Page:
Sanctions could plunge Russia into financial crisis and depression: NPR

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A major financial crisis can be devastating for a country. Banks go bankrupt, businesses go bankrupt and people lose their jobs. Sanctions against Russia could tip the country into this kind of economic collapse.



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A major financial crisis can be devastating for a country. Banks go bankrupt. Businesses go bankrupt. A large number of people lose their jobs and the economy is dragged into a downward spiral. Could sanctions against Russia tip the country into this kind of economic collapse? NPR’s Chris Arnold examines what could happen.

CHRIS ARNOLD, BYLINE: Ken Rogoff is a world-renowned economist at Harvard who has spent his career studying financial crises. He also has many relatives who emigrated from Ukraine and he spent time in Russia.

KEN ROGOFF: I was a professional chess player. I played, in my time, all the Russian world chess champions.

ARNOLD: Rogoff is basically saying a game of chess is being played right now. And since the United States and its NATO allies do not want to enter into a fire war with a nuclear-armed Russia, financial sanctions are the pieces in play. And he says that measures to sanction at pretty much all of the Russian financial system were fast and mighty.

ROGOFF: The sanctions they imposed were very cleverly designed to try to cause as much damage as possible to the Russian economy and as little damage as possible to the European economy and the rest of the world.

ARNOLD: Russia had amassed hundreds of billions of dollars in foreign currency reserves, a financial war chest, basically to try to protect the economy from sanctions. But the sanctions – they practically blew up that war chest. Severe restrictions on Russia’s central bank have cut off access to much of this money, and Russian banks are largely locked out of the global financial system. This has never been done to a world power like Russia, and it has caused the value of its currency to plummet.

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UNIDENTIFIED REPORTER #1: Russian citizens flocked to banks and ATMs before the country suffered widespread cash shortages.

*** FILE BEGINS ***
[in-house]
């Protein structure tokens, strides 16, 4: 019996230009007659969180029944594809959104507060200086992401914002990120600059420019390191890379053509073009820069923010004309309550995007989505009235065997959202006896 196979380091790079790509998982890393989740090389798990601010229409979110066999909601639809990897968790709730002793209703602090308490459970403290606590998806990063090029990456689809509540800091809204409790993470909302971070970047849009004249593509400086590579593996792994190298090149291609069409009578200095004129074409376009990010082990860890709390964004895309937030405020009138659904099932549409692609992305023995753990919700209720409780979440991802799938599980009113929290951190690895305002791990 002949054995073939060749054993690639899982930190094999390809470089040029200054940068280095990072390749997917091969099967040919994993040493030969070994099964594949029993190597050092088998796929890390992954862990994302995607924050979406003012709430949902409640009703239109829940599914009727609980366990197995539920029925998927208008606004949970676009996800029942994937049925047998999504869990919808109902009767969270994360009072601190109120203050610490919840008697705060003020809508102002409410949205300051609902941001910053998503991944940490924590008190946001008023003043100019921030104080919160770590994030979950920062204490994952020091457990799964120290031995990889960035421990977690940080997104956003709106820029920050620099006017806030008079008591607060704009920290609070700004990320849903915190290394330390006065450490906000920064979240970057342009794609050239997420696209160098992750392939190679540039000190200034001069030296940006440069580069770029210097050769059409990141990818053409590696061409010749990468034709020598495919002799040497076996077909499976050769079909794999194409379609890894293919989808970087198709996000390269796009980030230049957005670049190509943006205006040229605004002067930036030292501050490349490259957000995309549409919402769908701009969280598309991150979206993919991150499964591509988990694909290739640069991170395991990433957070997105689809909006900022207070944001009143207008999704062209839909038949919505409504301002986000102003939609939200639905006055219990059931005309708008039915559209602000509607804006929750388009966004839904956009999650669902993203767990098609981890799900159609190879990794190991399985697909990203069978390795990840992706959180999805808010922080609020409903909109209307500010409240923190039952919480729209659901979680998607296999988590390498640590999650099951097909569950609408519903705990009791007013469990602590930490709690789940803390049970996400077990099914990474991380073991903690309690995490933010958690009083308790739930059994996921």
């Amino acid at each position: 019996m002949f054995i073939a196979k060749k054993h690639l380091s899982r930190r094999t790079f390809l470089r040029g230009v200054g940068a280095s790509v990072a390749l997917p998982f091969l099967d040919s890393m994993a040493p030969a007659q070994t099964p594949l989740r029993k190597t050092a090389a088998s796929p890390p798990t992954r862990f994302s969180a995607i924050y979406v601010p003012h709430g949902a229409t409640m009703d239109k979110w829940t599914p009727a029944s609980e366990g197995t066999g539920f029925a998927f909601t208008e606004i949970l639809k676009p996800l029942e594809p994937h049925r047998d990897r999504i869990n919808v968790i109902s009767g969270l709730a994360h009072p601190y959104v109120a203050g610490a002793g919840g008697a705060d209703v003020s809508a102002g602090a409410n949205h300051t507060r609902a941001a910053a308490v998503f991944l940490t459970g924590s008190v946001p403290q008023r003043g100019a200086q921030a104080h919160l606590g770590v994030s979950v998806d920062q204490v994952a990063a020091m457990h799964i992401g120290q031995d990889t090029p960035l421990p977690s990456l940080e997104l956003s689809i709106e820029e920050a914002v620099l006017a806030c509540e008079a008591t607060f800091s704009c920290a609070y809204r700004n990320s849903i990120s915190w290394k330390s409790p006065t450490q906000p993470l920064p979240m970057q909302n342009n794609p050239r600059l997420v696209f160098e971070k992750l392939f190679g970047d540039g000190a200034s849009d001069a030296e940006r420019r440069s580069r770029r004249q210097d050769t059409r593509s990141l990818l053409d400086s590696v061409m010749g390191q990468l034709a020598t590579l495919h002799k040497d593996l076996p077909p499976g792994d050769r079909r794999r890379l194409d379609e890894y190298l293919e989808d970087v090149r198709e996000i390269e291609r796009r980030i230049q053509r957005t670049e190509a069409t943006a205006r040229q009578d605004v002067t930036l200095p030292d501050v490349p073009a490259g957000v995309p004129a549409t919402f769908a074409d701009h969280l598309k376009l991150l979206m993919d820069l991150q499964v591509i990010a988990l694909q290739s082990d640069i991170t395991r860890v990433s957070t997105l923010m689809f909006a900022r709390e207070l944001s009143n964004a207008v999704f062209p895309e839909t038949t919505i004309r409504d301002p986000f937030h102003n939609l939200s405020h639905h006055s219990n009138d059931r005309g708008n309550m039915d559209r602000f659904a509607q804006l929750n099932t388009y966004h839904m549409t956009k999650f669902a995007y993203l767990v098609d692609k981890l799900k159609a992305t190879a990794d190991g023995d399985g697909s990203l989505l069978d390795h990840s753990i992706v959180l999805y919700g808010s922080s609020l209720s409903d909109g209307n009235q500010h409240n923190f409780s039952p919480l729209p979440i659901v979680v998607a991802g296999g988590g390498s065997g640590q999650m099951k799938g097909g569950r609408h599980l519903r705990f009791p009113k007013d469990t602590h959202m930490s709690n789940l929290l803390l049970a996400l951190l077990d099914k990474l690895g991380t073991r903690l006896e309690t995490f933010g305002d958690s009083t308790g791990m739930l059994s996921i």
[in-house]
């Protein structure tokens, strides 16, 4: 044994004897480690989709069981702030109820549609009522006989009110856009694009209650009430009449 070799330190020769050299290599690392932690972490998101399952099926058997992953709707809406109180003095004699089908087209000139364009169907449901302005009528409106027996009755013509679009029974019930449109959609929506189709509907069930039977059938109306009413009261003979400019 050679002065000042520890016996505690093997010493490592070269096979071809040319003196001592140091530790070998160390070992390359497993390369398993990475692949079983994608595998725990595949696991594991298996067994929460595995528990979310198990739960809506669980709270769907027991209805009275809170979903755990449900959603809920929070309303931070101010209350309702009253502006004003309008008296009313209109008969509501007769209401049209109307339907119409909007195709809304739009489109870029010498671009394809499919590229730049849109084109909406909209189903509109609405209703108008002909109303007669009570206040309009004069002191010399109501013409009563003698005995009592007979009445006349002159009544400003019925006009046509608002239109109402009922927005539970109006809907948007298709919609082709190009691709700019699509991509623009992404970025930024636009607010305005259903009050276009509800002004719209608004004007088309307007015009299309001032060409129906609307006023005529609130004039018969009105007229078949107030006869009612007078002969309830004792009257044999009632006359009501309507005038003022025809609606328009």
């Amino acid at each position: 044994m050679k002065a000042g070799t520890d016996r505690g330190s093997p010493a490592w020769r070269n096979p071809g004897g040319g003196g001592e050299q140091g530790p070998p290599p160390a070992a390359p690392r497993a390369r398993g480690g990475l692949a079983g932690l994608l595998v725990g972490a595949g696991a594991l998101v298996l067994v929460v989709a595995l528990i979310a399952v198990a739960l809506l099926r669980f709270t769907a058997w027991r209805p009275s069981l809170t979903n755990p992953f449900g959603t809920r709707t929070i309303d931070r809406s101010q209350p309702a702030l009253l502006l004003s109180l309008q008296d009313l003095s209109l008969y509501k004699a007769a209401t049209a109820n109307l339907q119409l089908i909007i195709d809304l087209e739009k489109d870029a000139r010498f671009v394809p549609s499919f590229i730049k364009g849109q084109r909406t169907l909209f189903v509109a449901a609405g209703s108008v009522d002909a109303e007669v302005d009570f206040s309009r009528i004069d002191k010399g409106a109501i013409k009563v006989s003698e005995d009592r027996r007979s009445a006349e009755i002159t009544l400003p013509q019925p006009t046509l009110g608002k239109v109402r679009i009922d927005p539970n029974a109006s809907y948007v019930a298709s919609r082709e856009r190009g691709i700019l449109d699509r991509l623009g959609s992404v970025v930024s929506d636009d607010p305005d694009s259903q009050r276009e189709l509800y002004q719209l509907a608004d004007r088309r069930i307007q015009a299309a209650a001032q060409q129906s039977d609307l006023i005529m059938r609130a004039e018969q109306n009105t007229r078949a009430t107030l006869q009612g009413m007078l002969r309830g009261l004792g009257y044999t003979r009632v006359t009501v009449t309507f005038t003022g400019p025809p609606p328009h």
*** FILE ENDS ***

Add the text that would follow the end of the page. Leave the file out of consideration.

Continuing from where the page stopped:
UNIDENTIFIED REPORTER #2: Russian ruble falls to record lows.

ARNOLD: The giant oil companies Exxon, Shell, BP – they’re all saying they’re pulling out of Russia. A huge shipping company stops container ships going to and from the country. So could Russia be dragged into a truly devastating financial crisis and depression?

ROGOFF: We definitely have the ability to make that happen.

ARNOLD: But Rogoff says it would hurt ordinary people in Russia more than Putin, and it could take more than a year to materialize. So…

ROGOFF: There’s a question of how much pain we’re trying to cause. We try to thread the needle.

ARNOLD: Thread the needle, he says, because more sanctions could also incite Russia to lash out and deepen the crisis. Furthermore, to go further and say blocking oil and gas exports from Russia would also harm NATO countries. But probably the biggest factor at play is that it usually takes a long time for sanctions to bear fruit and get a country to change its ways, and Ukraine doesn’t have that long.

DANIEL FRIED: It all depends on the battlefield.

ARNOLD: Daniel Fried is a former US undersecretary of state who coordinated sanctions after Putin sent troops to Crimea in 2014. He says that in the short term, sanctions alone cannot force a dictator to change of cap.

FRIED: If Putin thinks he can win, he will conquer all of Ukraine or decapitate the government and put on a puppet.

ARNOLD: But he says if the Ukrainians continue to fight with such heroic resistance and so many countries across Europe and the world continue to move away from Russia, further isolating it, then even in the short term , there is a chance that economic sanctions could help push Putin back down.

FRIED: They show Putin that the West is not as weak and divided as he assumed. They show his people that there are consequences to what Putin does, unpleasant consequences. They show Putin’s ruling elite that he is taking them to a very dark place.

ARNOLD: Other former officials also say that weakening Russia with sanctions taken down the road prevents Putin from attacking other countries, but that does not help the Ukrainians who are currently facing Russia on the field of fight alone. Chris Arnold, NPR News.

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